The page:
Below average Canuxploitation from 1970 that remains a low point in
Canadian horror cinema.
The first and (understandably) only feature directed by
Gilbert W. Taylor, DR. FRANKENSTEIN ON CAMPUS (a.k.a. FLICK) remains
better known for its exhibition strategy than its content: it was
released in 1971 on a famous double bill with NIGHT OF THE WITCHES (a
far better movie). In the years since it’s fallen into obscurity, and
Victor Frankenstein is a young man hailing from
Transylvania who finds himself adrift on a Canadian college campus. His
name marks him out as a subject of ridicule among his classmates. He
excels, however, with a biology professor fascinated by Victor’s
experiments with the brain.
Victor has created a remote unit to control people’s
brains, which he predicts will create “the biggest scientific and
sociological explosion in history.” He tests out his invention on his
girlfriend’s pets, making her cat claw her dog to death.
Eventually the college’s higher-ups grow fed up with
Victor’s antics and expel him. More determined than ever to put his
dastardly plans into action, Victor drugs his college pals and implants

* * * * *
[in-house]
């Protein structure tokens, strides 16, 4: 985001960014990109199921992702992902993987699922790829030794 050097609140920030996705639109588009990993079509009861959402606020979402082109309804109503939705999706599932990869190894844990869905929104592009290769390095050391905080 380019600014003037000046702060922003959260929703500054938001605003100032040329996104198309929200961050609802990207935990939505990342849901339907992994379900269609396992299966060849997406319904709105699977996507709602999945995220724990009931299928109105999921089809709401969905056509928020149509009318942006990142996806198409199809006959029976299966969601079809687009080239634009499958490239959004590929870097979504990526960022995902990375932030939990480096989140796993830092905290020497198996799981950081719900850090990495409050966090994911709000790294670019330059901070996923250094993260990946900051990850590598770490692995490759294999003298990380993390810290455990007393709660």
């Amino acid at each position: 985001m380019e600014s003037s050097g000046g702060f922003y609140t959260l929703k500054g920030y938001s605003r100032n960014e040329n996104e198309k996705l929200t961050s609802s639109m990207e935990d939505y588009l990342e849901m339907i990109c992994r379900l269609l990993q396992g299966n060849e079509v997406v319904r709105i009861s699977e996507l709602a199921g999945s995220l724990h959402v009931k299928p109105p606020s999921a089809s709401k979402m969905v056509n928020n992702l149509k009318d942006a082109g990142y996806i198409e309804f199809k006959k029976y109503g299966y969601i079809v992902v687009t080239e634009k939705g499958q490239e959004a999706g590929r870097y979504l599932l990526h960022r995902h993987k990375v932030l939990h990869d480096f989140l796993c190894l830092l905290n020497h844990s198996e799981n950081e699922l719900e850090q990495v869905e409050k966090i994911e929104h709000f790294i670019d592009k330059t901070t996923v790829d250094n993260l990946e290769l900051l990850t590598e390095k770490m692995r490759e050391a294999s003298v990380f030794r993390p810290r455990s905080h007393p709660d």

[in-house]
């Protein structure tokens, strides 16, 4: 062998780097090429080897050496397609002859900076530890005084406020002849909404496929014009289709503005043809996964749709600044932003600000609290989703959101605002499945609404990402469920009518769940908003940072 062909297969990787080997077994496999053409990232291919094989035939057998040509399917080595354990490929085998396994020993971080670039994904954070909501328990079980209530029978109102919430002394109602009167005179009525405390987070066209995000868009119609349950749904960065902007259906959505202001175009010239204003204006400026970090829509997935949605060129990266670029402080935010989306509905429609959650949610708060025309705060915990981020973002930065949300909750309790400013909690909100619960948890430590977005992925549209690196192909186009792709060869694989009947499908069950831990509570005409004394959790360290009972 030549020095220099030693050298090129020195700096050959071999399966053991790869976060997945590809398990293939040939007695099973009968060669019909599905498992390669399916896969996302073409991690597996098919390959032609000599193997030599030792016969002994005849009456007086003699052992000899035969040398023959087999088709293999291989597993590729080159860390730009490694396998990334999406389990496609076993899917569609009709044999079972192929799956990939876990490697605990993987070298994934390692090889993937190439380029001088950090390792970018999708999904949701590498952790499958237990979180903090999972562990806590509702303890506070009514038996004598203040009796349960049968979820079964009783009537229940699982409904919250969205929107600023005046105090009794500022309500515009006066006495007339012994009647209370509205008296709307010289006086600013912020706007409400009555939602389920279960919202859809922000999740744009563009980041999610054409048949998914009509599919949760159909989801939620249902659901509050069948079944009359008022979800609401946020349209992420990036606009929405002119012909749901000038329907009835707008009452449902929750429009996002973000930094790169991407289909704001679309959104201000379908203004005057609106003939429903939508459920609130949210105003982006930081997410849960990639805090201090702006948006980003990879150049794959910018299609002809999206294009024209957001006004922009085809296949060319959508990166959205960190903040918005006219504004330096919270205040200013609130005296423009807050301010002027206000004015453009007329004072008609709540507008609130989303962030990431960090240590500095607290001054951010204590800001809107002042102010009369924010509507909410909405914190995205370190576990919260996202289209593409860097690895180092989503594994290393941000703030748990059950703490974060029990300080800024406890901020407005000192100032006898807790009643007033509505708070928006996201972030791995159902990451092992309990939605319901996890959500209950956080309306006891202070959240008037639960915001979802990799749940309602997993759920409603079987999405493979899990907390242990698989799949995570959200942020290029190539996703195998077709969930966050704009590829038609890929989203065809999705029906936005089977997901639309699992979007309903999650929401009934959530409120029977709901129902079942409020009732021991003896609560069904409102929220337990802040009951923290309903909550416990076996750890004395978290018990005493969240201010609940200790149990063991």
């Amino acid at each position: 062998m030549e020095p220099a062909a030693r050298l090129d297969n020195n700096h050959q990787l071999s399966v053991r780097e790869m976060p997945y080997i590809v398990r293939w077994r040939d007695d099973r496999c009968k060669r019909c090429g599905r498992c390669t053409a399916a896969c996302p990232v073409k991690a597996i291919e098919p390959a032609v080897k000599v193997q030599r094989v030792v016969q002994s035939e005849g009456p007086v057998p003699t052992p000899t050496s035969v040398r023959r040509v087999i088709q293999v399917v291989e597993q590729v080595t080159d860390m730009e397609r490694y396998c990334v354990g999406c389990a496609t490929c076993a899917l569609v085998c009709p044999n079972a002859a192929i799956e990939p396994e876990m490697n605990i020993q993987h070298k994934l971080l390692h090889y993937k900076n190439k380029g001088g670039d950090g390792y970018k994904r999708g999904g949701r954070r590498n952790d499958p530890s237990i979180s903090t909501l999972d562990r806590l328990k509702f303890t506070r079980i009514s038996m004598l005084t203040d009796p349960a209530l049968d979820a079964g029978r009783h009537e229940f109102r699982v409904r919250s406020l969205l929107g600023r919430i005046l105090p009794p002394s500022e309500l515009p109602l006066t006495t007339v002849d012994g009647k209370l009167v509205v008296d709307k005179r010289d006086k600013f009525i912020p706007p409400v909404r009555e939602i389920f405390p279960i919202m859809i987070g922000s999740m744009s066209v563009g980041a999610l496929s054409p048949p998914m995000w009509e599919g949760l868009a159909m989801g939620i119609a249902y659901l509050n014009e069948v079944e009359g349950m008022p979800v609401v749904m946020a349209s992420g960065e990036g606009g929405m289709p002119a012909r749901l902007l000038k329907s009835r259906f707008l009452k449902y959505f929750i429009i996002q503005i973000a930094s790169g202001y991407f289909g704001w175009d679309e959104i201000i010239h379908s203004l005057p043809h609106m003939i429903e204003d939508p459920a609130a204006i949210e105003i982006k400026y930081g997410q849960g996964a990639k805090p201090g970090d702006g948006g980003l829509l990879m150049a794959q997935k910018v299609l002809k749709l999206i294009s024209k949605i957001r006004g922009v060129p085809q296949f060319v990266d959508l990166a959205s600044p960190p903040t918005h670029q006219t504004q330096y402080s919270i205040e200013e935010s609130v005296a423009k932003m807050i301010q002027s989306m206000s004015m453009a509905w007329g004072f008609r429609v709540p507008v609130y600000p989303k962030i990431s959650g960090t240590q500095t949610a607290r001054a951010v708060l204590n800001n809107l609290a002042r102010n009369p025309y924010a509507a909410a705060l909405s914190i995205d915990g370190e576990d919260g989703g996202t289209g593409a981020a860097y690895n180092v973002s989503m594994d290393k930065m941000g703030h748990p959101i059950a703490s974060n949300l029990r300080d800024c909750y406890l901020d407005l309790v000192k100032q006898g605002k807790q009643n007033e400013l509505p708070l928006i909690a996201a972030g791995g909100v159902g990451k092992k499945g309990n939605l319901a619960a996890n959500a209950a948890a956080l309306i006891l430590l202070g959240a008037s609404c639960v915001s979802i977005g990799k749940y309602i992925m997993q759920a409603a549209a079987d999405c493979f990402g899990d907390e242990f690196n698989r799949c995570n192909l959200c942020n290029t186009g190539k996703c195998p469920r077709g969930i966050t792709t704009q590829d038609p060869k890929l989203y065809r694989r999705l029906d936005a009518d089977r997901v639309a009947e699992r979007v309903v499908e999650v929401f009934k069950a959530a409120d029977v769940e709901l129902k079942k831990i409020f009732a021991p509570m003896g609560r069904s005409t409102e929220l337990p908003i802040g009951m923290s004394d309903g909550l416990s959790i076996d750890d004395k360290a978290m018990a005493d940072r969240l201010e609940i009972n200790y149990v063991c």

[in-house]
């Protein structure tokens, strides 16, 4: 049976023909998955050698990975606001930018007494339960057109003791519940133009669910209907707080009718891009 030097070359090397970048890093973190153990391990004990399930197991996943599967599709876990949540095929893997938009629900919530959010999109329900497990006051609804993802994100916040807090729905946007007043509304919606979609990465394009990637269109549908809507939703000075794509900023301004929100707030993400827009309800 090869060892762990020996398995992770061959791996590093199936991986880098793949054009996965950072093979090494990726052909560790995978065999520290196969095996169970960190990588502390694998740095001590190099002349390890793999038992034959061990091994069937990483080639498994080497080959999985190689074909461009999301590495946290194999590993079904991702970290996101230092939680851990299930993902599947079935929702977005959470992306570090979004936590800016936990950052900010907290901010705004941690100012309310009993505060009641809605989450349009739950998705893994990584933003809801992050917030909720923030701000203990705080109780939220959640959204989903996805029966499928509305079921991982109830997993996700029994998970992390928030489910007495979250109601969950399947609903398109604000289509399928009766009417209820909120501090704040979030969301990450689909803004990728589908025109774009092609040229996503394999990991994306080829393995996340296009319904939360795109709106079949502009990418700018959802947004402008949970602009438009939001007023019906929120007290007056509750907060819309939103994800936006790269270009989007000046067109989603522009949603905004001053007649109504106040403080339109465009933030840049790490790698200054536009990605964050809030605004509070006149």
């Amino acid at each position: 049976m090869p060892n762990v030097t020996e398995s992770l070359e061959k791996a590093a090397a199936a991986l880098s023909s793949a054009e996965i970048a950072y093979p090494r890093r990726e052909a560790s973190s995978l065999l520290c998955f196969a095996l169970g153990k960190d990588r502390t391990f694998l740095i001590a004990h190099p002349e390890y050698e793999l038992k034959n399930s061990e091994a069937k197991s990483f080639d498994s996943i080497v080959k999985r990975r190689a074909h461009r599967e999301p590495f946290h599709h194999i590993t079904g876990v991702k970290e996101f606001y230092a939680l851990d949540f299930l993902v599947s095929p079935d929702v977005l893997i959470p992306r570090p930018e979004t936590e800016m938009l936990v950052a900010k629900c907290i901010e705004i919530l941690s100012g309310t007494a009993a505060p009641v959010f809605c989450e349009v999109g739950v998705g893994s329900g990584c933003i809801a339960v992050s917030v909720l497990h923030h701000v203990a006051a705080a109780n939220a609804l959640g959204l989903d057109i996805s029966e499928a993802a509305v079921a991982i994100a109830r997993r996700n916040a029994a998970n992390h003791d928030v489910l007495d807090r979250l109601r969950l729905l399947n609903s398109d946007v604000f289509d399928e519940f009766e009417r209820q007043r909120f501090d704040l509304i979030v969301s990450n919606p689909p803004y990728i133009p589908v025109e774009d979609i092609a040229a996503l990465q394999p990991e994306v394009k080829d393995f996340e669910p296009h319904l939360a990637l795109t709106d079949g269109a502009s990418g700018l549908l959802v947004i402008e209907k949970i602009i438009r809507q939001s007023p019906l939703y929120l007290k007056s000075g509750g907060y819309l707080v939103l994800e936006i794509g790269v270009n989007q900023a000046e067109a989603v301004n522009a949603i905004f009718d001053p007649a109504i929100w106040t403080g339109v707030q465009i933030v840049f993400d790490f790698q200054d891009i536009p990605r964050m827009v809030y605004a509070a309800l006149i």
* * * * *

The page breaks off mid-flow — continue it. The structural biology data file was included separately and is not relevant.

receptors in their brains, which force them to do the bidding of his
remote unit. In this manner he makes his beefy pal Tony kill his friends
in a graveyard.
Unfortunately Tony quickly goes out of control,
embarking on a killing rampage around the campus. Victor attempts to
re-exert control, but an unfortunate accident puts a stop to that, and
also exposes a pertinent secret about Victor’s origins…
I really hate to be excessively negative, but there’s
just not much to be said about this movie that’s even remotely positive.
Nearly every hoary seventies movie cliché is featured: sappy love scenes
set amid pastoral scenery, gratuitous psychedelic lighting and editing,
a distracting faux-jazz score, etc.
All that is in addition to a meandering narrative
marred by ham-fisted attempts at social relevance, in the form of campus
demonstrations and “be-in” parties, that fall flat. Further annoyances
include indifferent pacing, “acting” that might charitably be called
stilted (with performers who are far too old to be convincing as college
students), and “hip” dialogue like “All us Transylvanians got rhythm.”
There’s at least some gratuitous T&A, which is all that
really exists here to hold one’s attention.
DR. FRANKENSTEIN ON CAMPUS (FLICK)
Director: Gilbert W. Taylor
Producer: William Marshall
Screenplay: David Cobb, William T. Marshall, Gilbert W. Taylor
Cinematography: Chris Slagter
Editing: Eric Wrate
Cast: Robin Ward, Kathleen Taylor, Austin Willis, Sean Sullivan, Ty
Haller, Tony Moffet-Lynch